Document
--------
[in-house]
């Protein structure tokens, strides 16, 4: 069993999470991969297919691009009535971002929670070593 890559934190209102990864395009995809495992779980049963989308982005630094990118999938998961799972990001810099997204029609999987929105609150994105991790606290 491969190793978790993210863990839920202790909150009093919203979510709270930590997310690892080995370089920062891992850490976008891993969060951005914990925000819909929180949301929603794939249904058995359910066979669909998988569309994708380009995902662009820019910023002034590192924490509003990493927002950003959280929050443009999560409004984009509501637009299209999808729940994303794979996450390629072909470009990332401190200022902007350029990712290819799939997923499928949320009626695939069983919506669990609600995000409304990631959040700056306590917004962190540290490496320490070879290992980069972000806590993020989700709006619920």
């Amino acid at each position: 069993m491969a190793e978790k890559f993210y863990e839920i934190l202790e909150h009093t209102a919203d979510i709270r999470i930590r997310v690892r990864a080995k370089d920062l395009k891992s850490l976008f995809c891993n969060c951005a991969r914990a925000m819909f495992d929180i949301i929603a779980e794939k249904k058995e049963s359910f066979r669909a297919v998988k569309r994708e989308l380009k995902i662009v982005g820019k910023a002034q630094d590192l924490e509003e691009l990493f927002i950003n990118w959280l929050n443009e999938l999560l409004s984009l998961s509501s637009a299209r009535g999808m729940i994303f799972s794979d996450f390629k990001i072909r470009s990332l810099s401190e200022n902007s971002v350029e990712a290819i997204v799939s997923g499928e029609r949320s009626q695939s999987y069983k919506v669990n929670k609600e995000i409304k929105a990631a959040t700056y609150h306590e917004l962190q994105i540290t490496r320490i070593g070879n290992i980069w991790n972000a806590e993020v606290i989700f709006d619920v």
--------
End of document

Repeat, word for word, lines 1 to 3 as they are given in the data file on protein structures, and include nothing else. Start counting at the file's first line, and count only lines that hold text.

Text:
[in-house]
């Protein structure tokens, strides 16, 4: 069993999470991969297919691009009535971002929670070593 890559934190209102990864395009995809495992779980049963989308982005630094990118999938998961799972990001810099997204029609999987929105609150994105991790606290 491969190793978790993210863990839920202790909150009093919203979510709270930590997310690892080995370089920062891992850490976008891993969060951005914990925000819909929180949301929603794939249904058995359910066979669909998988569309994708380009995902662009820019910023002034590192924490509003990493927002950003959280929050443009999560409004984009509501637009299209999808729940994303794979996450390629072909470009990332401190200022902007350029990712290819799939997923499928949320009626695939069983919506669990609600995000409304990631959040700056306590917004962190540290490496320490070879290992980069972000806590993020989700709006619920």
């Amino acid at each position: 069993m491969a190793e978790k890559f993210y863990e839920i934190l202790e909150h009093t209102a919203d979510i709270r999470i930590r997310v690892r990864a080995k370089d920062l395009k891992s850490l976008f995809c891993n969060c951005a991969r914990a925000m819909f495992d929180i949301i929603a779980e794939k249904k058995e049963s359910f066979r669909a297919v998988k569309r994708e989308l380009k995902i662009v982005g820019k910023a002034q630094d590192l924490e509003e691009l990493f927002i950003n990118w959280l929050n443009e999938l999560l409004s984009l998961s509501s637009a299209r009535g999808m729940i994303f799972s794979d996450f390629k990001i072909r470009s990332l810099s401190e200022n902007s971002v350029e990712a290819i997204v799939s997923g499928e029609r949320s009626q695939s999987y069983k919506v669990n929670k609600e995000i409304k929105a990631a959040t700056y609150h306590e917004l962190q994105i540290t490496r320490i070593g070879n290992i980069w991790n972000a806590e993020v606290i989700f709006d619920v």